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Open Access Publications from the University of California

Ritualized commitment displays in humans and non-human primates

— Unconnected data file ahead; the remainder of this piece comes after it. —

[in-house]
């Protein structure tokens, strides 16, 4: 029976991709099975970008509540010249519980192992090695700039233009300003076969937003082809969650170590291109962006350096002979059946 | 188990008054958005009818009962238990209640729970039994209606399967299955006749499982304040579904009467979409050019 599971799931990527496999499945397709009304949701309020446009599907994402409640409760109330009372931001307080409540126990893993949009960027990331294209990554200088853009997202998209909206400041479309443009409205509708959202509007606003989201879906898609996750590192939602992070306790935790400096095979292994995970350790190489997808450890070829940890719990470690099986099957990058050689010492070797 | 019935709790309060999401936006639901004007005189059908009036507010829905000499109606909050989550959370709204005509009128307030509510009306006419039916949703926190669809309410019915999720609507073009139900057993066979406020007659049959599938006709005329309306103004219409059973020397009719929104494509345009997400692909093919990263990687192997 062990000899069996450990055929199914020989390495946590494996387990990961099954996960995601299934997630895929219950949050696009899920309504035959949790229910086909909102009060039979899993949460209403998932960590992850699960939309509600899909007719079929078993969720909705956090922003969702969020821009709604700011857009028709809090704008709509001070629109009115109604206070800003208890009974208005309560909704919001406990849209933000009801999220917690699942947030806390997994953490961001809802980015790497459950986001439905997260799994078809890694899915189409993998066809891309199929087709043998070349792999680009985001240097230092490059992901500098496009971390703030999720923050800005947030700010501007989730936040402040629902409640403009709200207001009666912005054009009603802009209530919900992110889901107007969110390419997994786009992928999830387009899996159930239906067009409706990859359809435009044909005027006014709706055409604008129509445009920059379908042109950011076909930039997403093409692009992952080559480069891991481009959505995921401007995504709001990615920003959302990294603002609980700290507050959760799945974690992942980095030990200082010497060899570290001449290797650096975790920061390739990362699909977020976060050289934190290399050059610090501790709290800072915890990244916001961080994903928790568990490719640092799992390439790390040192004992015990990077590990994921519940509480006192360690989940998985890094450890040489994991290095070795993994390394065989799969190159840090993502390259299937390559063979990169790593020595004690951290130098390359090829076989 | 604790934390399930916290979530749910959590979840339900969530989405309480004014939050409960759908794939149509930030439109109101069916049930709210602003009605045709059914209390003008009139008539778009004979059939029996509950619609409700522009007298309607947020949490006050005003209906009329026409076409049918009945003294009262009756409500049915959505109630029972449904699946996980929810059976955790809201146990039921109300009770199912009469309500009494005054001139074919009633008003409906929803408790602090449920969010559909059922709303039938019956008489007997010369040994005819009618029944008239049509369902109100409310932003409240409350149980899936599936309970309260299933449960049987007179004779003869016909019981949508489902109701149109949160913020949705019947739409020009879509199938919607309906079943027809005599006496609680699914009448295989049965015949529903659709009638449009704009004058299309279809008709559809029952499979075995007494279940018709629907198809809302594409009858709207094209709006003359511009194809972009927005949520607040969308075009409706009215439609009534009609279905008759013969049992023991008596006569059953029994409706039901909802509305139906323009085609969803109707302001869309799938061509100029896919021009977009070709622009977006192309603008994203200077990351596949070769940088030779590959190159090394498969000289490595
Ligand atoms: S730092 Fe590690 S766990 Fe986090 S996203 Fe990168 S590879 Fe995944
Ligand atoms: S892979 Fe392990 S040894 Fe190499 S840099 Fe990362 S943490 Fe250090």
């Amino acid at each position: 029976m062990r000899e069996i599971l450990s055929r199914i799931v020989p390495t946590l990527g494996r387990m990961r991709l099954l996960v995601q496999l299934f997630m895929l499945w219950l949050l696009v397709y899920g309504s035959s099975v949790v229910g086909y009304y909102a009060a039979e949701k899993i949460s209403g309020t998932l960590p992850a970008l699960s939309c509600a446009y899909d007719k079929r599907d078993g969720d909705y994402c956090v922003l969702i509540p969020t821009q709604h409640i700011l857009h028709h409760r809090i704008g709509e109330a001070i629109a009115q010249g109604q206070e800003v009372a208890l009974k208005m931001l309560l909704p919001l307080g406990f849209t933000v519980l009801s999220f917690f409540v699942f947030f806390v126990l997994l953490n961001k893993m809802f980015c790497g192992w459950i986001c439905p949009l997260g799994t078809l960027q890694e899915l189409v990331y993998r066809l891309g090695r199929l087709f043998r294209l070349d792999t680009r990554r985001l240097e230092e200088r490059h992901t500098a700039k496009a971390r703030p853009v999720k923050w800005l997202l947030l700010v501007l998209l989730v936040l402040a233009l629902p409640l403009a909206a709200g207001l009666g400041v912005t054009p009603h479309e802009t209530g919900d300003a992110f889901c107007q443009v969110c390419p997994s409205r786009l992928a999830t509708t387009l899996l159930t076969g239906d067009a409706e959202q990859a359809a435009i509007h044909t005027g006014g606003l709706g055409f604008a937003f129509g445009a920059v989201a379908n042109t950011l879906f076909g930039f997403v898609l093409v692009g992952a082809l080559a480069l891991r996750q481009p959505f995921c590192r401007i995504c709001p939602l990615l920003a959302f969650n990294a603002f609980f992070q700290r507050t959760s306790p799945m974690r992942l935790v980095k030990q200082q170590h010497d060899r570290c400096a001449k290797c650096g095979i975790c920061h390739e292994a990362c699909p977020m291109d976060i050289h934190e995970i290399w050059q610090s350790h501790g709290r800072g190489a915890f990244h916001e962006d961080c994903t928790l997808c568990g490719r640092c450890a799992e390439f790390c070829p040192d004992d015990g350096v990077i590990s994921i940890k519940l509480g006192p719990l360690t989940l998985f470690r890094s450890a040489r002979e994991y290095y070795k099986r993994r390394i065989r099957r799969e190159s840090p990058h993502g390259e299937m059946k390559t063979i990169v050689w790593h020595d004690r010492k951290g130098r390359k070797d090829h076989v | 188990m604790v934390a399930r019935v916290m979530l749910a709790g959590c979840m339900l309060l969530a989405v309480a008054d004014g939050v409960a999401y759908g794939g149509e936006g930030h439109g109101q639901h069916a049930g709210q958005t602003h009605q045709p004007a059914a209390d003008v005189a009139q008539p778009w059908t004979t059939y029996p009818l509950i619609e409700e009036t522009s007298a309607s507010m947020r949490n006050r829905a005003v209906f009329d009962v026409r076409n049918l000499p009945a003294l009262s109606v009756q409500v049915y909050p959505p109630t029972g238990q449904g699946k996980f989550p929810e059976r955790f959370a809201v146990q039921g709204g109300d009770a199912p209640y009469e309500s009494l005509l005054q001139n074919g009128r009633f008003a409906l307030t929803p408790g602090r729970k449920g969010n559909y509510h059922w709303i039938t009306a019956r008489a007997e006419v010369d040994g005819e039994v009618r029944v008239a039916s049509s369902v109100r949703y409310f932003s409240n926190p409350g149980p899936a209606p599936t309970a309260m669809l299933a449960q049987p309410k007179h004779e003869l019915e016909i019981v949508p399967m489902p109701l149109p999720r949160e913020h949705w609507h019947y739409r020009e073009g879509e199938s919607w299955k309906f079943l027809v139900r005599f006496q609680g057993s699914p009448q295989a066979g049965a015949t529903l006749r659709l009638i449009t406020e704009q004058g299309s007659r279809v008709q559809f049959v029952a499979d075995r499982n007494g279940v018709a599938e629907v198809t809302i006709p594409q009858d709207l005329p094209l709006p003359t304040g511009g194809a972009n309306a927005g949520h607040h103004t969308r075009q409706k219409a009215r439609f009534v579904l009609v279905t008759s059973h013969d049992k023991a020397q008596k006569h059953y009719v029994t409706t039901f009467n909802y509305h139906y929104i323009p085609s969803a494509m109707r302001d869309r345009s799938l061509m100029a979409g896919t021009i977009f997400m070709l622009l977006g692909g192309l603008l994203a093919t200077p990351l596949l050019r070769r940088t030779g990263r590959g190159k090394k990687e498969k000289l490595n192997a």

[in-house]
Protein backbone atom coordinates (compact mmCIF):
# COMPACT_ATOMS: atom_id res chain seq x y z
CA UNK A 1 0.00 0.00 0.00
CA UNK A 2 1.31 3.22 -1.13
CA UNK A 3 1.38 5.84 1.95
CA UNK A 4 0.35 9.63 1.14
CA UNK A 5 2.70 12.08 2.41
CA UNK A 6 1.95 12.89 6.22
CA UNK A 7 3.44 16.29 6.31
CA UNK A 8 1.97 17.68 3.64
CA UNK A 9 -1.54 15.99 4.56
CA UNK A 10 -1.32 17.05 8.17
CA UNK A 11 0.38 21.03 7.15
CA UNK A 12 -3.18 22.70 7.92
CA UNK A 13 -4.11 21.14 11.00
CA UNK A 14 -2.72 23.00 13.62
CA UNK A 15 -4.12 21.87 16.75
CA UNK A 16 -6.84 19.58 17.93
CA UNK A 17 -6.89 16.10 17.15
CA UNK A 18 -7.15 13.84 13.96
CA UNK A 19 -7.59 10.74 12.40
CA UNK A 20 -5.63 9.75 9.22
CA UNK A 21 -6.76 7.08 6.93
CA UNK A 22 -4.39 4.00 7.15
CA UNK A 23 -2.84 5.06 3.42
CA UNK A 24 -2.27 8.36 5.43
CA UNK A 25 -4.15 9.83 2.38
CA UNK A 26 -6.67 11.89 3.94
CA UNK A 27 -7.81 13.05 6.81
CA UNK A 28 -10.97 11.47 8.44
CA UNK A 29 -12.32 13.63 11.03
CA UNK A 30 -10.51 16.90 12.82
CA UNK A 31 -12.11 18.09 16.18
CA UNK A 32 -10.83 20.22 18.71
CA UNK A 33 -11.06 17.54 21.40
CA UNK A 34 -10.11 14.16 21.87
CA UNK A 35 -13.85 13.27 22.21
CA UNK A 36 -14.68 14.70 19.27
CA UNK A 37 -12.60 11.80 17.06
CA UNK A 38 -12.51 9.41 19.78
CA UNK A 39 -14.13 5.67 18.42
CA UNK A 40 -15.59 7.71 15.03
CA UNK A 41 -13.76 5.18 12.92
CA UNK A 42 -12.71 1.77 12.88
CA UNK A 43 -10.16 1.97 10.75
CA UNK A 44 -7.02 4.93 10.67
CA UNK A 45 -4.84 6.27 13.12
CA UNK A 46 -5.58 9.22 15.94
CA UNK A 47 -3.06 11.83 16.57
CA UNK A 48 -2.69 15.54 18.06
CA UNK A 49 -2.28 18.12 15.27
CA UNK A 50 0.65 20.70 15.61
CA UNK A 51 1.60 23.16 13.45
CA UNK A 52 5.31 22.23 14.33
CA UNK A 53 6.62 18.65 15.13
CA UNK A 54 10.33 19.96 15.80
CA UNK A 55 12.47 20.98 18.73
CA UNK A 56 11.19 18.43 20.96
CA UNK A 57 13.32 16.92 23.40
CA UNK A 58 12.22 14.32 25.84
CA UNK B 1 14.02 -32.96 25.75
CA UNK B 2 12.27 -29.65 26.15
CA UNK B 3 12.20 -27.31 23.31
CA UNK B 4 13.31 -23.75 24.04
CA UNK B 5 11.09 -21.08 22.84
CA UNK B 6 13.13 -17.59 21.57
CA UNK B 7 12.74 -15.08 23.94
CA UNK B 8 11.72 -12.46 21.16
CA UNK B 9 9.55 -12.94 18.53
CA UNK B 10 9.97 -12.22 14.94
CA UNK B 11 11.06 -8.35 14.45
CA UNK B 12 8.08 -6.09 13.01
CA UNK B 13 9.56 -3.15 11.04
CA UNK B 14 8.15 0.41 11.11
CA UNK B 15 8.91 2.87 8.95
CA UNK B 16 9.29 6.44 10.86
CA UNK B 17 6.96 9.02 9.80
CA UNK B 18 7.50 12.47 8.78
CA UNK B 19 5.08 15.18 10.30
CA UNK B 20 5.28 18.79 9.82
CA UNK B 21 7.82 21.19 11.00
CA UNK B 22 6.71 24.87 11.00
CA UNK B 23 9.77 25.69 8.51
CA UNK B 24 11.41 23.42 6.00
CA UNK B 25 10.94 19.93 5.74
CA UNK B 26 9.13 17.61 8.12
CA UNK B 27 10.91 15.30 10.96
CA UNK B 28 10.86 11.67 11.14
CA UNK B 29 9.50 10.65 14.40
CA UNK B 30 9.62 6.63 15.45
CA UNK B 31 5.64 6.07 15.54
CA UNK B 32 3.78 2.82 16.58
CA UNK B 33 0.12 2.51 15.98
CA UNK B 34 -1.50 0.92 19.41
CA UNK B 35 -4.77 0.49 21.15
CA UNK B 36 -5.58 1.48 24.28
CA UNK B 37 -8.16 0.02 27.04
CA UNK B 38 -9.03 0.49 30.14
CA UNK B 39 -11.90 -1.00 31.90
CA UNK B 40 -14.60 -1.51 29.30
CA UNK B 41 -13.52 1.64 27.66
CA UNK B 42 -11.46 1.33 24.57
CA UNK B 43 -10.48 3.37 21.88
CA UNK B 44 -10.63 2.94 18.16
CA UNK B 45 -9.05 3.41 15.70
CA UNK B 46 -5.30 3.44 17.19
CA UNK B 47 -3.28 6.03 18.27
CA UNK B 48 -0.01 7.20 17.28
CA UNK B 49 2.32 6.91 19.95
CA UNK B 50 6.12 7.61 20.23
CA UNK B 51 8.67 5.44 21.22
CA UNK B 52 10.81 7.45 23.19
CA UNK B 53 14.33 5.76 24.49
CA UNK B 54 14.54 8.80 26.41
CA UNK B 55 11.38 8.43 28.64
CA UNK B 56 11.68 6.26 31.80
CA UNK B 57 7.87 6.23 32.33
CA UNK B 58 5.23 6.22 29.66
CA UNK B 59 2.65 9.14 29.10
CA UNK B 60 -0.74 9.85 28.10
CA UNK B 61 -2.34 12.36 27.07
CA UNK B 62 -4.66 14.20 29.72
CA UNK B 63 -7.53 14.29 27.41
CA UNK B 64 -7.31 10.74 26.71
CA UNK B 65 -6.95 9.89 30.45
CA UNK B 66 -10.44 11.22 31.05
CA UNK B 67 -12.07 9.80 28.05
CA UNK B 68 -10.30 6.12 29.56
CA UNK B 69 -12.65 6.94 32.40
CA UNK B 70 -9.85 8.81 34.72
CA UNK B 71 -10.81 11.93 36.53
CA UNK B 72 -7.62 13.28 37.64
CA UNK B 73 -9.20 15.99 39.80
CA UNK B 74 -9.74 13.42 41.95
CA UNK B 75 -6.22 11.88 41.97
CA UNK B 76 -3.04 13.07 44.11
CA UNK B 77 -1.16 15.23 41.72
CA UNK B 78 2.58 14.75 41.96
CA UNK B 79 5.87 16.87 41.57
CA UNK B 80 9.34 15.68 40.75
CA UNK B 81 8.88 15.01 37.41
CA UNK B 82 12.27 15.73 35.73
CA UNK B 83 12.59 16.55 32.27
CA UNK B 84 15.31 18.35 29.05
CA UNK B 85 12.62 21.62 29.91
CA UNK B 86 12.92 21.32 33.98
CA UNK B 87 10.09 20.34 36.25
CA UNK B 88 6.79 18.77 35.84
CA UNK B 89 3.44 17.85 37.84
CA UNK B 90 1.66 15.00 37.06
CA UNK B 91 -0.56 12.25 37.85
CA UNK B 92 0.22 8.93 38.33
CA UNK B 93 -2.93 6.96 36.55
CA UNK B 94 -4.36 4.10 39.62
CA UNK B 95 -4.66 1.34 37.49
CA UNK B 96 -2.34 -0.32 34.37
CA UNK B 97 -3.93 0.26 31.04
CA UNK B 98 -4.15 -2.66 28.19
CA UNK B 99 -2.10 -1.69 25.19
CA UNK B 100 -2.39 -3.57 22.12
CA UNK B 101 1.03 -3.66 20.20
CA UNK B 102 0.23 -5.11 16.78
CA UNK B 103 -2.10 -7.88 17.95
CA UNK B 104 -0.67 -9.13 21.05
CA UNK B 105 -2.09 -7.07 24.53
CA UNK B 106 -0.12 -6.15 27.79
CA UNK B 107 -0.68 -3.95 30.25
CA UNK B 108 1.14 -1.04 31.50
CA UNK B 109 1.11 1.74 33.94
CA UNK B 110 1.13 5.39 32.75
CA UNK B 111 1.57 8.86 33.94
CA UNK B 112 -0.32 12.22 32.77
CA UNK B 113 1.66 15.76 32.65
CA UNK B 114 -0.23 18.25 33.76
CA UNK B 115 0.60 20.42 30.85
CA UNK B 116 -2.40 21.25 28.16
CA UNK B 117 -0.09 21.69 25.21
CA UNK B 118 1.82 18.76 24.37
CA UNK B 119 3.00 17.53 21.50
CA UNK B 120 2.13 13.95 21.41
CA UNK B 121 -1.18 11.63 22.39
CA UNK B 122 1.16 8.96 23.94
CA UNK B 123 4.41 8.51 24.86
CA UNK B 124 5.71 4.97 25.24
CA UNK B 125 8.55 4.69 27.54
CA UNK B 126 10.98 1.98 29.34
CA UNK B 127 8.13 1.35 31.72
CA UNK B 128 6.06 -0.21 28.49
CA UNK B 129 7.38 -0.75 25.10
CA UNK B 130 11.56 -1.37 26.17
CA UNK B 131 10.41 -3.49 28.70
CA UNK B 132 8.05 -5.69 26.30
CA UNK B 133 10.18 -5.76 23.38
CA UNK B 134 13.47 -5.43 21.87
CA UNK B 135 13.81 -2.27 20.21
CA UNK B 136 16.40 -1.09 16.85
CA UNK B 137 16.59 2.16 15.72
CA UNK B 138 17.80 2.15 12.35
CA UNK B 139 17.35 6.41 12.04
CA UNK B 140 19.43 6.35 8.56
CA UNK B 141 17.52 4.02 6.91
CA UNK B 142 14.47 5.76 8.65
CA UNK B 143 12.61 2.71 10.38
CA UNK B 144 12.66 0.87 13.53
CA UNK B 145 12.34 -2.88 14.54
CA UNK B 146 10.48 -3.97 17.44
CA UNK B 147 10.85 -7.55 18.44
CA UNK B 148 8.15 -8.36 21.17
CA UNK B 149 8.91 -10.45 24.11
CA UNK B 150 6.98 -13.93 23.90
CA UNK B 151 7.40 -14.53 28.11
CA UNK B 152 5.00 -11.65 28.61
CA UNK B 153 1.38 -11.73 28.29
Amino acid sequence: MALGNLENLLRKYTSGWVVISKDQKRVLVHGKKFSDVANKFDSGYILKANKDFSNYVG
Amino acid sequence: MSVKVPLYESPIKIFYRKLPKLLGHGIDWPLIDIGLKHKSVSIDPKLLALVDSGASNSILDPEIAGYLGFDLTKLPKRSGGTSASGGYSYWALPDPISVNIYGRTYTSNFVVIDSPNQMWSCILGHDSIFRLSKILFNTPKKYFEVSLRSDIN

Collective ritual is virtually omnipresent across past and present human cultures, and analogous behaviors were documented in non-human primates. However, surprisingly little is known about the evolution of ritual in the hominin lineage as well as their underlying neurocognitive mechanisms. Here, we identify similarity, coalitional, and commitment signals as the essential features of collective ritual and argue that these signals evolved to facilitate mutualistic cooperation. We compare evidence for the communicative function of ritual between contemporary hunter-gatherers and non-human primates and discuss the underlying cognitive mechanisms facilitating these signals. Importantly, we will provide experimental evidence from our lab supporting the role of ritual as a platform for cooperative communication. Synthesizing this evidence, we will suggest that between 500 and 300 ka, collective ritual as a repetitively performed communicative act evolved from rudimentary signaling systems to help facilitate mutualistic cooperation and collective action.

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